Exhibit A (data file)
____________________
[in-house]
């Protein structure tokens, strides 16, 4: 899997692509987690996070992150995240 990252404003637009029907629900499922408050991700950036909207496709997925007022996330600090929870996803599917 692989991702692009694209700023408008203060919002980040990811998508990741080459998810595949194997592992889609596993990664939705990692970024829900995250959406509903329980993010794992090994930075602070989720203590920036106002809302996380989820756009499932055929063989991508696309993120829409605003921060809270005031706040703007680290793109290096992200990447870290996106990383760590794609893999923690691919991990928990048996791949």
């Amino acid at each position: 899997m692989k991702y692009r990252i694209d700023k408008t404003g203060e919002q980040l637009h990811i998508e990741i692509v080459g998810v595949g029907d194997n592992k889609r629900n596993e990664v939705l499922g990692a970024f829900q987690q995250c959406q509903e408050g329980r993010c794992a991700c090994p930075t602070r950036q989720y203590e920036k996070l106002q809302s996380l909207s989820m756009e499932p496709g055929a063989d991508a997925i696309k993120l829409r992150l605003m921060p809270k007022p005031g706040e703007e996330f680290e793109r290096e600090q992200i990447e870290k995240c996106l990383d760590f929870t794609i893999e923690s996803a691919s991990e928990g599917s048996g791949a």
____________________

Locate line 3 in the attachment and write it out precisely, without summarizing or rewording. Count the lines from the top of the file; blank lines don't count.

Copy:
């Amino acid at each position: 899997m692989k991702y692009r990252i694209d700023k408008t404003g203060e919002q980040l637009h990811i998508e990741i692509v080459g998810v595949g029907d194997n592992k889609r629900n596993e990664v939705l499922g990692a970024f829900q987690q995250c959406q509903e408050g329980r993010c794992a991700c090994p930075t602070r950036q989720y203590e920036k996070l106002q809302s996380l909207s989820m756009e499932p496709g055929a063989d991508a997925i696309k993120l829409r992150l605003m921060p809270k007022p005031g706040e703007e996330f680290e793109r290096e600090q992200i990447e870290k995240c996106l990383d760590f929870t794609i893999e923690s996803a691919s991990e928990g599917s048996g791949a």